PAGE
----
Biographical Note on Friedrich Schiller
Johann Christoph Friedrich Schiller was born on November 10, 1759, in Marbach, Württemberg. His parents were of low birth; Johann Kasper Schiller was a military doctor in the Duke of Württemberg’s army, and Elizabeth Dorothea was a moderately educated woman. As a young man Friedrich was intended for the Church. But his hopes for entering the clerical profession were dashed when the Duke of Württemberg founded Karlsschule, a military academy.
At the age of fourteen, Schiller was invited to attend the academy, where he began to study law. The regimentation of the school was confining, monotonous, and depressing, and Schiller was desperately miserable there. He soon developed an interest in literature and a talent for creative writing. But at Karlsschule, Schiller was denied the opportunity to pursue such passions. Indeed, these years inspired some of Schiller’s early and rather dark poetry. By his sixteenth year, his life took a turn for the better when Schiller was permitted to change his field of study from law to medicine. Still, he longed to write, and in his early twenties he published The Robbers, a play performed the following year at the Mannheim National Theater. Though the production was well received, Schiller’s superiors—and especially the duke—were not amused by the young man’s literary diversions.
Forbidden by the duke to continue writing, Schiller abandoned his post as a military doctor and fled to Mannheim. In 1783 Schiller accepted a one-year contract to be playwright at the National Theater. Over the course of the year he wrote two plays, but neither secured Schiller a renewal of his contract. Schiller relocated to Leipzig and then to Dresden. During this time he produced another drama, which he completed in 1787. But he had grown tired of drama and frustrated with his own capacity for literary production.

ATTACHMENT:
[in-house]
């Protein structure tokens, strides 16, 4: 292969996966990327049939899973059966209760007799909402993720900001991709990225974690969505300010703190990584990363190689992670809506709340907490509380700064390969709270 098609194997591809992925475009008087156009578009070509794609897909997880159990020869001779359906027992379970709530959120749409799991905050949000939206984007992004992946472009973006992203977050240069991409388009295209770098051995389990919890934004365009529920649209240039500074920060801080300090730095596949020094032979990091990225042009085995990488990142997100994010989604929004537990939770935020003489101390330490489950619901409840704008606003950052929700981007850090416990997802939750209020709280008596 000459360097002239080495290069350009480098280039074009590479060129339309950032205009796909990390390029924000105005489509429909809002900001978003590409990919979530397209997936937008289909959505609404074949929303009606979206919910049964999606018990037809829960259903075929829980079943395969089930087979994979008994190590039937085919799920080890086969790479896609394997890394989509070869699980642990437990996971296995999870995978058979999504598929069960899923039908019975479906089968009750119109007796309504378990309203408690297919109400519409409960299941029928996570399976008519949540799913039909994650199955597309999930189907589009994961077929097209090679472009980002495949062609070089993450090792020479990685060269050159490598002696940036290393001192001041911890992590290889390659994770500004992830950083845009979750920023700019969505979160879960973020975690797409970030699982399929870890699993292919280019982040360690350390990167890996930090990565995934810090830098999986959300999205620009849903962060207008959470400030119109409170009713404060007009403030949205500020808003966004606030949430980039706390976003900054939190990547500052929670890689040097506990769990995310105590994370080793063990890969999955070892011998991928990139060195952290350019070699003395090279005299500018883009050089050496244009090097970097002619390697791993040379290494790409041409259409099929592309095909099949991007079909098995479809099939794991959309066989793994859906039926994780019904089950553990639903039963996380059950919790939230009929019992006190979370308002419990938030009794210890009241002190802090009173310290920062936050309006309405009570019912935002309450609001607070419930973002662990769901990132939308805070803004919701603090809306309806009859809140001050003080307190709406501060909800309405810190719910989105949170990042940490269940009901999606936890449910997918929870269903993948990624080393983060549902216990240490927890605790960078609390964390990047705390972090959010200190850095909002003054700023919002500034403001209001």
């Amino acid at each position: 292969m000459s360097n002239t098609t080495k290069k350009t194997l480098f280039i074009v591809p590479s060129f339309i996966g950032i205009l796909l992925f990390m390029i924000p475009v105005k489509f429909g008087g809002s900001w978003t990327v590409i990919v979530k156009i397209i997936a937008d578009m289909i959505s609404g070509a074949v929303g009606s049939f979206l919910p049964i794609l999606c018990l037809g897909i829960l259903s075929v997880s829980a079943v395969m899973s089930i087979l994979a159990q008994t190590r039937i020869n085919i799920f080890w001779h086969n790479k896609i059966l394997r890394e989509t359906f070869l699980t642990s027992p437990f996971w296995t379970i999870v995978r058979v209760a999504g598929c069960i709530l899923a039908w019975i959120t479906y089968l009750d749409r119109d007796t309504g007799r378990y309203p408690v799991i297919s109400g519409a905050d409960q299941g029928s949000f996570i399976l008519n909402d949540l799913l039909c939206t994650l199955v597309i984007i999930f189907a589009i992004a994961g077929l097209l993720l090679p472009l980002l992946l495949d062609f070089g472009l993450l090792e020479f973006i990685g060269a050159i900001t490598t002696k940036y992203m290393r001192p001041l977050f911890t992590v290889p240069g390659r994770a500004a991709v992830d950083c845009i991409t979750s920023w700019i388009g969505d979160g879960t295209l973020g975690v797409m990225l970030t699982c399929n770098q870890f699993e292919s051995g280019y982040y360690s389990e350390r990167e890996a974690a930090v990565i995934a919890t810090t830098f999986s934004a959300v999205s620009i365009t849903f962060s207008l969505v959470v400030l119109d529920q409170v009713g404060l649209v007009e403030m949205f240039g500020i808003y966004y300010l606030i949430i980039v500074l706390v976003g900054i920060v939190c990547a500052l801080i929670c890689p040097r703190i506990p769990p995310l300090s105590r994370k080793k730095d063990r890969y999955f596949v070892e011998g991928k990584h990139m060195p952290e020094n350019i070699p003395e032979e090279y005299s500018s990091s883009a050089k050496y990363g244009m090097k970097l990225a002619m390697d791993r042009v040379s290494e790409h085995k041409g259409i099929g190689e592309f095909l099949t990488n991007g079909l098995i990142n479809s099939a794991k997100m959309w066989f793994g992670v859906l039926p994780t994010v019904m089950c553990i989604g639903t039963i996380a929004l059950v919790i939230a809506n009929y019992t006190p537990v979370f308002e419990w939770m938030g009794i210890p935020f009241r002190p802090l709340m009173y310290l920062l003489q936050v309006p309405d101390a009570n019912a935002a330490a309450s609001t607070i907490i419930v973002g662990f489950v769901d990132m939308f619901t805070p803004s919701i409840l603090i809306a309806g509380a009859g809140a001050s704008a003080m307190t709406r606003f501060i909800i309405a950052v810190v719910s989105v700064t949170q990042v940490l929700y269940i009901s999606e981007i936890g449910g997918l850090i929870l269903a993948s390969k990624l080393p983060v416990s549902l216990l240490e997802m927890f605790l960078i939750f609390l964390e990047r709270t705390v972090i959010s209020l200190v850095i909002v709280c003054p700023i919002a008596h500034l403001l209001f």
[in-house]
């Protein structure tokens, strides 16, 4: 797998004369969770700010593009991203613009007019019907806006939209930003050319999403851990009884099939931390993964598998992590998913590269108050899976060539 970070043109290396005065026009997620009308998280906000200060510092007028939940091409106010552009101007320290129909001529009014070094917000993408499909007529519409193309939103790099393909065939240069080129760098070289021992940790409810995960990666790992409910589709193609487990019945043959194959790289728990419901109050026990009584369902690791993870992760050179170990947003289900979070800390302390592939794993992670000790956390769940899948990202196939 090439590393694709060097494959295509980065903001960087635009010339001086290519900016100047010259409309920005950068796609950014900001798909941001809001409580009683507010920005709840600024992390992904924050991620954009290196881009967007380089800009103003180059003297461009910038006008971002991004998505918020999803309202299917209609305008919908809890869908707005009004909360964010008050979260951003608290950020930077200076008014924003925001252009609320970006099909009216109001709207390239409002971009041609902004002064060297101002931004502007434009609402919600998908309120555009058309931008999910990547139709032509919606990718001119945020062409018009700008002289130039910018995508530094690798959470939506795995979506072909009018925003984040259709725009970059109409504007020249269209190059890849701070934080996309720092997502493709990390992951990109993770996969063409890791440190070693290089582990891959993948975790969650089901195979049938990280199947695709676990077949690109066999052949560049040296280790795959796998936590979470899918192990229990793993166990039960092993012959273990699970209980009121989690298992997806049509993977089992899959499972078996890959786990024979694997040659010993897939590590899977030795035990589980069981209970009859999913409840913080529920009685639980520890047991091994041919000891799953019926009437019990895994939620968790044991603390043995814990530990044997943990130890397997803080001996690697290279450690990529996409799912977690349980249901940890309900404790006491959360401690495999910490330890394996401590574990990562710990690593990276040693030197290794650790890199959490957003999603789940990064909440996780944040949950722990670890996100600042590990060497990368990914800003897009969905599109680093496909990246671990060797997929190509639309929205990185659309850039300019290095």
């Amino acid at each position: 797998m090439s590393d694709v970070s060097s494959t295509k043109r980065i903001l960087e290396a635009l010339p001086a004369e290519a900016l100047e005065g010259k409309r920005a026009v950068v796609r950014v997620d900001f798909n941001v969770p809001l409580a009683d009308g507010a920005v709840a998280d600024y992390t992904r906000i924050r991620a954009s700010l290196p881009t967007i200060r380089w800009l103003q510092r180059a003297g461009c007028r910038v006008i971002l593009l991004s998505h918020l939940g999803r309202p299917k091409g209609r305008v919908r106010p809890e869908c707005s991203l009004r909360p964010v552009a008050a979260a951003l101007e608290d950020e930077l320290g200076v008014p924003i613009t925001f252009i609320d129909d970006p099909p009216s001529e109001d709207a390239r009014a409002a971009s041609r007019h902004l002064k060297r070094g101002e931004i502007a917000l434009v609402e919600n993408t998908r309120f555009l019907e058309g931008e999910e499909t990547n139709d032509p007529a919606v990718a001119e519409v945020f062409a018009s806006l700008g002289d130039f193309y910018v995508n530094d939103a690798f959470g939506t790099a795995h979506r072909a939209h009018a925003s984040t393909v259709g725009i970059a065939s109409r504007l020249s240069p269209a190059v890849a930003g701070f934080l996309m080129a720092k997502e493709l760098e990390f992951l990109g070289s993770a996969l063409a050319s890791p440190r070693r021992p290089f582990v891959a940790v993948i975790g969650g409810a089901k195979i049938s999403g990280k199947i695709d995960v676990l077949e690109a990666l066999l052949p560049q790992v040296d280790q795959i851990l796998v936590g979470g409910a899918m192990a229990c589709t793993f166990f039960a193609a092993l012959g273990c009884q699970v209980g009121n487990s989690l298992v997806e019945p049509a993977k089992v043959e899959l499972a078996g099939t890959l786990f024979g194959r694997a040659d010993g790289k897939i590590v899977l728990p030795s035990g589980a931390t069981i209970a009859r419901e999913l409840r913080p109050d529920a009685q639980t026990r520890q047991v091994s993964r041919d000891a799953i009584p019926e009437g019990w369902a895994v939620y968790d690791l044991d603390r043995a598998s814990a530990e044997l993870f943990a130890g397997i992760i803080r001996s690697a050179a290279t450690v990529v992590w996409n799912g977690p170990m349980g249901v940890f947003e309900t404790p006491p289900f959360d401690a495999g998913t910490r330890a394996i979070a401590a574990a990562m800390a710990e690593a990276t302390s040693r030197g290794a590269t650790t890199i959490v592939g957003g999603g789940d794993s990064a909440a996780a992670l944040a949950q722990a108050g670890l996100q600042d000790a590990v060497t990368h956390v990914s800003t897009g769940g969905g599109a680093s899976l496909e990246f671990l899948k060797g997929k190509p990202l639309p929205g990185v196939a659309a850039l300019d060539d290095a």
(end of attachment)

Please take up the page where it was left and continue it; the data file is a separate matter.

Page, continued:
Schiller once again uprooted himself, this time to Weimar, where he met Johann Wolfgang von Goethe—the two would later become close friends. Schiller dove into the study of history, aesthetics, and dramatic theory, and produced two major historical works: History of the Revolt of the United Netherlands from Spanish Rule (1788) and History of the Thirty Years’ War (1791). His histories were admired, earning Schiller a stable and respected position as a history professor at the University of Jena. As a now eligible young bachelor, he married Charlotte von Lengefeld and fathered four children.
When Schiller first launched his philosophical explorations in 1792, he had been recovering from a bout of serious illness that left him an invalid for the remainder of his life. After roughly ten years of historical and philosophical study, he returned to creative writing. His earlier frustrations regarding composition had transformed into rapid and seemingly endless production. After completing a three-year-long project in 1799, titled Wallenstein, Schiller wrote four dramas in quick succession: Mary Stuart (1800), The Maid of Orleans (1801), The Bride of Messina (1803), and William Tell (1804). Finally on May 9, 1805, Schiller died of tuberculosis.
This physician, poet, playwright, historian, and philosopher left a permanent mark on German culture. Along with Goethe, Schiller established a new literary and cultural movement that merged Classicism, Romanticism, and Enlightenment thinking: Weimar Classicism. His essays on aesthetics have influenced a range of great thinkers from Georg Wilhelm Friedrich Hegel to Carl Gustav Jung. His plays have inspired eleven operas, created by German, Czech, French, Italian, and Russian composers alike. Schiller is widely regarded as one of Germany’s greatest playwrights, and he has earned his place among the writers of a global literary canon.
—Brooke Sutter, a graduate of Loyola University, researched and wrote teaching resources for Mary Stuart as an intern with CST’s Education Department.
 Thomas Carlyle, The Life of Friedrich Schiller: Comprehending an Examination of His Works, vol. 1026 of Collection of British Authors, (Leipzig: B. Tauchnitz, 1869), 17.
 Ibid., 21.
 Ibid., 21-22.
 Ibid., xv-xvi.
 Ibid., xvii.
 Ibid., xviii.
 Ibid., xvii.